Cast: Song Kang-ho, Gong Yoo, Han Ji-min, Park Hee-soon, Um Tae-goo, Shin Sung-rok, Shingo Tsurumi, Park Hee-soon, Seo Young-joo, Han Soo-yeon, Yoo Jae-sang, Lee Soo-kwang, Kim Dong-young, Lee Byung-hun

Running Length:  141 minutes

Synopsis: Set in the late 1920s, The Age of Shadows follows the cat-and-mouse game that unfolds between a group of resistance fighters trying to bring in explosives from Shanghai to destroy key Japanese facilities in Seoul, and Japanese agents trying to stop them. A talented Korean-born Japanese police officer, who was previously in the independence movement himself, is thrown into a dilemma between the demands of his reality and the instinct to support a greater cause.

Review: After a three-year hiatus, director Kim Jee Woon makes a big budget return to the big screen with The Age of Shadows, a slick, stylish and somewhat overblown spy thriller set in the 1920s. While there are some top-notch set pieces, the story is almost impossible to make head or tail of, involving more twists and turns than one can shake two fists at, and additionally hampered if one needs to read the subtitles. However, it remains an engaging film throughout its 2-plus hour running time, and for fans of his recent work in Train to Busan, Gong Yoo turns in another decent performance, though Song Kang-ho is the true star here.

While the entire film is handsomely lensed, Kim Jee Woon manages to outdo himself in the setup of a number of set pieces, none more evident than the extended sequence on the train (zombie-free), in which Kang-ho’s Jung-chool traverses multiple times through the train, his loyalties seemingly being tested and changing constantly, the tension ratcheting up multiple times till an almost unbearable degree, finally culminating in an expected but still shockingly violent conclusion. The opening sequence comes a close second, in which an expertly choreographed chase resembles almost like a ballet more so than a squad of policemen chasing down their quarry. It’s all extremely impressive camera and editing work, further enhanced by an excellent soundtrack.

However, the dense plot threatens to derail (ahem) The Age of Shadows at times, and this is a movie that heavily punishes any lapse in attention – even without any distractions, one might find difficulty in following the labyrinthine plot. This does the film no favours, especially when one of the weakest characterizations is that of Japanese police chief Hashimoto, a one-dimensional villain that fails to convince, posing zero moral ambiguity and hence a certainty to Jung-chool’s character arc and his decisions along the way despite being the film’s main focus. While these do prevent the film from reaching greater heights, there’s no denying that The Age of Shadows is easily one of the best Korean films I’ve seen in a while, and certainly explains why South Korea chose this to be their entry for the Best Foreign Language Film in the Academy Awards this year.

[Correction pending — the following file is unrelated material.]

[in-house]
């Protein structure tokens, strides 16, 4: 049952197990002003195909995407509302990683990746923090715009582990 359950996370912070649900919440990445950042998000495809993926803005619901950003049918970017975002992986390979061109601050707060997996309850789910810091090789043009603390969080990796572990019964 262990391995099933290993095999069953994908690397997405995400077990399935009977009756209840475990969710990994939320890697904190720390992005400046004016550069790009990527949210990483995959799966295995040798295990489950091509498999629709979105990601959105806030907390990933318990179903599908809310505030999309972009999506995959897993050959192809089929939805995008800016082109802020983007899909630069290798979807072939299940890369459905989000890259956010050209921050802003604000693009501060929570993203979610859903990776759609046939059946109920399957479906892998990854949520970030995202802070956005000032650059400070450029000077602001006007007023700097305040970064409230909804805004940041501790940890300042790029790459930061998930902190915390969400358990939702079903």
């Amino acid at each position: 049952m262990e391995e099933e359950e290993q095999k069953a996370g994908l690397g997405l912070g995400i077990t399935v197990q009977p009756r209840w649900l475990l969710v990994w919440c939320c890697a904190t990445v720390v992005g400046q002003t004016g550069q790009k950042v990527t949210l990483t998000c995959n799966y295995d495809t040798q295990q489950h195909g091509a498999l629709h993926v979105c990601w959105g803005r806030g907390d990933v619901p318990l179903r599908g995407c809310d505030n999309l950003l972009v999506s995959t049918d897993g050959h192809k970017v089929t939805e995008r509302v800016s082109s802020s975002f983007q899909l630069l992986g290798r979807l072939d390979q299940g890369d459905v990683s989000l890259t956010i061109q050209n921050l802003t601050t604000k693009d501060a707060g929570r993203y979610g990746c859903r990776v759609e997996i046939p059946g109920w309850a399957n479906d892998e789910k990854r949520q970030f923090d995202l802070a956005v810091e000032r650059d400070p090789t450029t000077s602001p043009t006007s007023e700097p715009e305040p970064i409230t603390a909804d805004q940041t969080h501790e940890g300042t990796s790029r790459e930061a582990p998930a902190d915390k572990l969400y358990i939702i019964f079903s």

Rating: * * * (out of four stars)

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Fantastic Beasts and Where to Find Them

Genre: Fantasy

Director: David Yates

Screenplay: J.K. Rowling

Cast: Eddie Redmayne, Katherine Waterston, Dan Fogler, Alison Sudol, Ezra Miller, Samantha Morton, Jon Voight, Carmen Ejogo, Colin Farrell

Running Length:  133 minutes

Synopsis: Based on a textbook Harry Potter reads while at Hogwarts, this first film in a new prequel franchise of the Harry Potter universe is set in New York during the 1920s, and follows the adventures of Newt Scamander (Eddie Redmayne) as he makes his way through a secret wizarding community in search of magical creatures.

Review: 5 years has passed since the eighth and “final” movie in the Harry Potter universe made it to the big screens, but there really was no doubt that the Potterverse was too lucrative to be left alone. Not long after, Fantastic Beasts and Where to Find Them was announced, set 70 years prior to the events that unfolded in the original Harry Potter franchise. It has since been revealed that this would be the first of five movies, and while this is a good thing for fans, I had reservations – the Harry Potter films to me were a highly functional (read: $$$) but a decidedly average franchise. Would Fantastic Beasts fare any better? The answer is – yes and no.

The Harry Potter films got gradually darker as they progressed, but Fantastic Beasts takes it even further. This is easily the darkest film in the Harry Potter universe, and deals not just with multiple character deaths, but also touches on child abuse and bigotry (amongst others), difficult subjects for any film to handle, and even more so for a film that is at least partially targeted at younger viewers. This is probably a conscious decision on J.K. Rowling’s end, since she takes on the screenwriting duties for the first time, and one can somewhat appreciate the fact that she chose not to talk down to the audience. This does mean that Fantastic Beasts will not work well as a family film if there are younger children in the mix.